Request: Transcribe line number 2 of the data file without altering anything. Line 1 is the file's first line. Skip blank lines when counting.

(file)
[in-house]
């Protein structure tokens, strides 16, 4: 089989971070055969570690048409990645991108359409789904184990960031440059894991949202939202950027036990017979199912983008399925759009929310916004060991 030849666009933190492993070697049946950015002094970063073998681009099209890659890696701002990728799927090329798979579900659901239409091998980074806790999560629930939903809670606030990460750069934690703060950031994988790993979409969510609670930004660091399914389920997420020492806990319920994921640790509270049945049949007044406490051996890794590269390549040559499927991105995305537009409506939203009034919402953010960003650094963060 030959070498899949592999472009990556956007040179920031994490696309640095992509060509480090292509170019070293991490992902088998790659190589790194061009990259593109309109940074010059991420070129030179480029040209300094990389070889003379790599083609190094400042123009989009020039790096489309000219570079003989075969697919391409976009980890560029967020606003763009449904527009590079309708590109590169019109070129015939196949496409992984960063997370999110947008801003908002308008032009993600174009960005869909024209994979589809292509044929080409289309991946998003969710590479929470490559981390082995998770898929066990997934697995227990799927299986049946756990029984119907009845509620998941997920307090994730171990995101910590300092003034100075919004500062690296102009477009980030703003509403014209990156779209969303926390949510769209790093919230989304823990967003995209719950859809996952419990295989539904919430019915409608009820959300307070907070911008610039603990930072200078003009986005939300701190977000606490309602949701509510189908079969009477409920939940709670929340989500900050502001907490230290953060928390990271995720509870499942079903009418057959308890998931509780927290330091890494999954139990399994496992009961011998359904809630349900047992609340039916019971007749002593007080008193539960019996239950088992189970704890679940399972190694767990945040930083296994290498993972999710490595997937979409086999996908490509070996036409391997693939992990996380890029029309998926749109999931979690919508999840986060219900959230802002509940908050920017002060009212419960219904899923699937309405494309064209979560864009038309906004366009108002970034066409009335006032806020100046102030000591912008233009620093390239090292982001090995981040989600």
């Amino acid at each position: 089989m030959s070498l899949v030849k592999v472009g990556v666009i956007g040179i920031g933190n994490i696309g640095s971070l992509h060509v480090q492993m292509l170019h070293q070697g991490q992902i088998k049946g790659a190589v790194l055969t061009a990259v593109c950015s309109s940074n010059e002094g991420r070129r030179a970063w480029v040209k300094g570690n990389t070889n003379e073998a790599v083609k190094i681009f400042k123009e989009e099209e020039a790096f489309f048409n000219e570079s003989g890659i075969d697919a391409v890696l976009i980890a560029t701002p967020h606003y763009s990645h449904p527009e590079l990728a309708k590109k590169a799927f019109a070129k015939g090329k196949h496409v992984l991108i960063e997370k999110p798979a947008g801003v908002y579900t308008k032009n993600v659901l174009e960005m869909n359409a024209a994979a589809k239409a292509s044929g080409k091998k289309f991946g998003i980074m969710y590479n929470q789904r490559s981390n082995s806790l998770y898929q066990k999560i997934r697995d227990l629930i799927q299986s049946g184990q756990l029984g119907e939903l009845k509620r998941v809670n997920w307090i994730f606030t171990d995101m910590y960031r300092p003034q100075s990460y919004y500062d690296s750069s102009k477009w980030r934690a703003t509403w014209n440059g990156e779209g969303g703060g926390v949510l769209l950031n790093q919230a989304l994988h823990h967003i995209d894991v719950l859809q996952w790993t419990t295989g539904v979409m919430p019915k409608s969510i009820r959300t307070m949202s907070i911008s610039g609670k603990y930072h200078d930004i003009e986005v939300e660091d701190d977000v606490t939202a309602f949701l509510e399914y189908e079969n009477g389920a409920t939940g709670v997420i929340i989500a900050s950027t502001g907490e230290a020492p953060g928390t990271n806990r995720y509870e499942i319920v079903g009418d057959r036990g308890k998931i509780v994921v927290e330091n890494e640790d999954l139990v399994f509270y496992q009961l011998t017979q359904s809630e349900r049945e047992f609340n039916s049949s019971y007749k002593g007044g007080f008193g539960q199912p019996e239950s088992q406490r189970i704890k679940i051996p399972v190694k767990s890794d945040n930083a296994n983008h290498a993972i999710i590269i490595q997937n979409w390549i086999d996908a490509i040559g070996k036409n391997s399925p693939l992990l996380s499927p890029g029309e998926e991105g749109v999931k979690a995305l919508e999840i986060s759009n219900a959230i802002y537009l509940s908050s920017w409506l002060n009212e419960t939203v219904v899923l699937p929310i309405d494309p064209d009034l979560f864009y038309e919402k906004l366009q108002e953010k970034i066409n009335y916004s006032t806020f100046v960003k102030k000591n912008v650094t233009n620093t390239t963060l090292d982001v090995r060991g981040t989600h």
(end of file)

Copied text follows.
């Protein structure tokens, strides 16, 4: 089989971070055969570690048409990645991108359409789904184990960031440059894991949202939202950027036990017979199912983008399925759009929310916004060991 030849666009933190492993070697049946950015002094970063073998681009099209890659890696701002990728799927090329798979579900659901239409091998980074806790999560629930939903809670606030990460750069934690703060950031994988790993979409969510609670930004660091399914389920997420020492806990319920994921640790509270049945049949007044406490051996890794590269390549040559499927991105995305537009409506939203009034919402953010960003650094963060 030959070498899949592999472009990556956007040179920031994490696309640095992509060509480090292509170019070293991490992902088998790659190589790194061009990259593109309109940074010059991420070129030179480029040209300094990389070889003379790599083609190094400042123009989009020039790096489309000219570079003989075969697919391409976009980890560029967020606003763009449904527009590079309708590109590169019109070129015939196949496409992984960063997370999110947008801003908002308008032009993600174009960005869909024209994979589809292509044929080409289309991946998003969710590479929470490559981390082995998770898929066990997934697995227990799927299986049946756990029984119907009845509620998941997920307090994730171990995101910590300092003034100075919004500062690296102009477009980030703003509403014209990156779209969303926390949510769209790093919230989304823990967003995209719950859809996952419990295989539904919430019915409608009820959300307070907070911008610039603990930072200078003009986005939300701190977000606490309602949701509510189908079969009477409920939940709670929340989500900050502001907490230290953060928390990271995720509870499942079903009418057959308890998931509780927290330091890494999954139990399994496992009961011998359904809630349900047992609340039916019971007749002593007080008193539960019996239950088992189970704890679940399972190694767990945040930083296994290498993972999710490595997937979409086999996908490509070996036409391997693939992990996380890029029309998926749109999931979690919508999840986060219900959230802002509940908050920017002060009212419960219904899923699937309405494309064209979560864009038309906004366009108002970034066409009335006032806020100046102030000591912008233009620093390239090292982001090995981040989600």